Ethics Online Training
Every two years, all current state, county and municipal employees must complete online Conflict of Interest Training. New public employees must complete this training within 30 days of beginning public service, and every two years thereafter. This training is designed primarily for state employees. County and municipal employees should also use this training until it is revised with one tailored to them.
Upon completing the program, employees should print out the completion certificate and keep a copy for themselves. Employees will be required to provide a copy of the completion certificate to the Town or City Clerk (municipal employees), their employing agency (appointed state and county employees), or to the Ethics Commission (elected state and county employees). Completing the single program will be considered by the Commission as meeting the Bill's training requirements until a second program is added.
When multiple users attempt to complete the current training program using the same computer they may experience a problem accessing the beginning of the program. The user will need to open their internet browser, click on "Tools", then "Internet Options", select "Delete Cookies", then click "OK". The user will be able to click back on the Online Training module on the Commission's website and start at the beginning.
A public employee generally is any elected or appointed state, county or municipal employee, whether serving full-time or part-time, and whether paid or unpaid. The conflict of interest law defines a public employee as any person performing services for or holding an office, position, employment or membership in a state, county or municipal agency, whether by election, appointment, contract of hire or engagement, whether serving with or without compensation, on a full, regular, part-time, intermittent, or consultant basis.
Elected members of a town meeting and members of a charter commission established under Article LXXXIV of the Amendments to the Constitution are not public employees according to the conflict of interest law.
Violations of Conflict of Interest
If you believe someone has violated the conflict of interest law, there are avenues for reporting them and complaints are handled by the Enforcement Division. File a complaint:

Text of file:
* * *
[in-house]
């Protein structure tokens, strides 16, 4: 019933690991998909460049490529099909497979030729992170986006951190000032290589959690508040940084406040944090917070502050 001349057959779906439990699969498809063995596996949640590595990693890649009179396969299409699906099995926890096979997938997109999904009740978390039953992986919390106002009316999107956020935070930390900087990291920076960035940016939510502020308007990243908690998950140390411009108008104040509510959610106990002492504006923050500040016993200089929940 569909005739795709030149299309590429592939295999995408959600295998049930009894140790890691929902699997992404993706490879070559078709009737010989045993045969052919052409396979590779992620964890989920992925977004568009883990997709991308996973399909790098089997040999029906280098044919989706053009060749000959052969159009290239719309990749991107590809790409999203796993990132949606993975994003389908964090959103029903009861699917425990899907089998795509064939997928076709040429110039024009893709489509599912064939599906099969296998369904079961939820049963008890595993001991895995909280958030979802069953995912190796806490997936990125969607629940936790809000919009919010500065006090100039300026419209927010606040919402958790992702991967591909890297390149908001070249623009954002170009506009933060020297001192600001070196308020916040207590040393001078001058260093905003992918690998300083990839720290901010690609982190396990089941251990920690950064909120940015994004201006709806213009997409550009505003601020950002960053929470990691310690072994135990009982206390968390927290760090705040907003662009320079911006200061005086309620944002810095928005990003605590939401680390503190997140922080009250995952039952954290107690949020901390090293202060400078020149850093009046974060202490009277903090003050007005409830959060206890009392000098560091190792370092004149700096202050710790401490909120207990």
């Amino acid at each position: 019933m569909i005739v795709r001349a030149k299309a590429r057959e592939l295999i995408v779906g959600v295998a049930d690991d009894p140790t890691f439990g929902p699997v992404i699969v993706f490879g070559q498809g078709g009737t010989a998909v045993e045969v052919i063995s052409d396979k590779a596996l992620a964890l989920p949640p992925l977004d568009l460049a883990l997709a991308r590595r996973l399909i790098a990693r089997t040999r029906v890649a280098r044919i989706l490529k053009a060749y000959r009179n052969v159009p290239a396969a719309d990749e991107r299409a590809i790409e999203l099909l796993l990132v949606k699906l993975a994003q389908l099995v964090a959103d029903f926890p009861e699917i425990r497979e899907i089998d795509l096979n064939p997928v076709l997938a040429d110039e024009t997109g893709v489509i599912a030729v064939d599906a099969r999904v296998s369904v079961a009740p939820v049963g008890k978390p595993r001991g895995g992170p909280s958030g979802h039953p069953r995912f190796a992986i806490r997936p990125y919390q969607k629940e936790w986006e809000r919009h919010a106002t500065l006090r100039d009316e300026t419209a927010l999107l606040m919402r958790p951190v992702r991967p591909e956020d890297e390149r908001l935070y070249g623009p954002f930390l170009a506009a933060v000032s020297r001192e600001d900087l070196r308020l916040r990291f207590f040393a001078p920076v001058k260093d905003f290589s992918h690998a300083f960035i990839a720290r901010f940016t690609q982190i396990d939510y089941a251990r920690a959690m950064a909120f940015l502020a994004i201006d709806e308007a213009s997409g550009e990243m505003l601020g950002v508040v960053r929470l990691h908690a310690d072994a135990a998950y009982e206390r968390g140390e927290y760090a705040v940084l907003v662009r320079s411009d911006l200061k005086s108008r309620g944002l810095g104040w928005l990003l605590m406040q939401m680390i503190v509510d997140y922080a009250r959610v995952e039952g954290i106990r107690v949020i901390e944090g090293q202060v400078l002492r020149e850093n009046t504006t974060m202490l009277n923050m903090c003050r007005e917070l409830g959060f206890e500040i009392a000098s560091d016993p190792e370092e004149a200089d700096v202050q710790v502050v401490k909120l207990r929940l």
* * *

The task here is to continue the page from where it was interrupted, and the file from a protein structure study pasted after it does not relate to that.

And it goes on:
- By telephone, by speaking to an Intake Investigator at 617-71-9500 or 888-485-4766
- By letter, send by mail to:
State Ethics Commission
One Ashburton Place
Boston, MA 02108
- By letter, sent by fax, to 617-723-5851
- By using the online complaint form
- By visiting the Commission offices, located at:
McCormack State Office Building
One Ashburton Place
Boston, MA 02108
While the Commission is required to keep confidential the identity of complainants, the Commission does accept anonymous complaints. However, if you identify yourself in any way, you cannot then ask to remain anonymous.
After Filing a Complaint
The Enforcement Division reviews the complaint to determine whether it warrants additional investigation. Complaints about conduct that is outside the Commission's jurisdiction or beyond the Commission's statute of limitations are closed with no further action.
In most cases, complaints that fall within the Commission's jurisdiction and are timely received will receive limited investigation to corroborate facts or to obtain additional facts to assist the Enforcement Division in determining whether a complaint should be:
- Assigned to an investigative team as a screening if the complaint suggests a relatively serious violation of the conflict of interest law
- Closed with a confidential letter to the subject of the complaint warning about the potential conflict of interest law violation if the alleged violation is relatively minor
- Closed with no action if the facts cannot be corroborated
Resolutions of Complaint
The resolution varies with every case. If the Commission determines that there is "reasonable cause to believe" that the conflict of interest law has been violated, then the case can be resolved:
- With a confidential education letter to the subject
- With the Enforcement Division issuing an order to show cause, which initiates a public adjudicatory hearing
- With a public disposition agreement in which the subject admits to violating the conflict of interest law and pays a civil penalty
- With a public education letter to the subject in which the Commission finds reasonable cause to believe the subject has violated the law, and the subject consents to the publication of the letter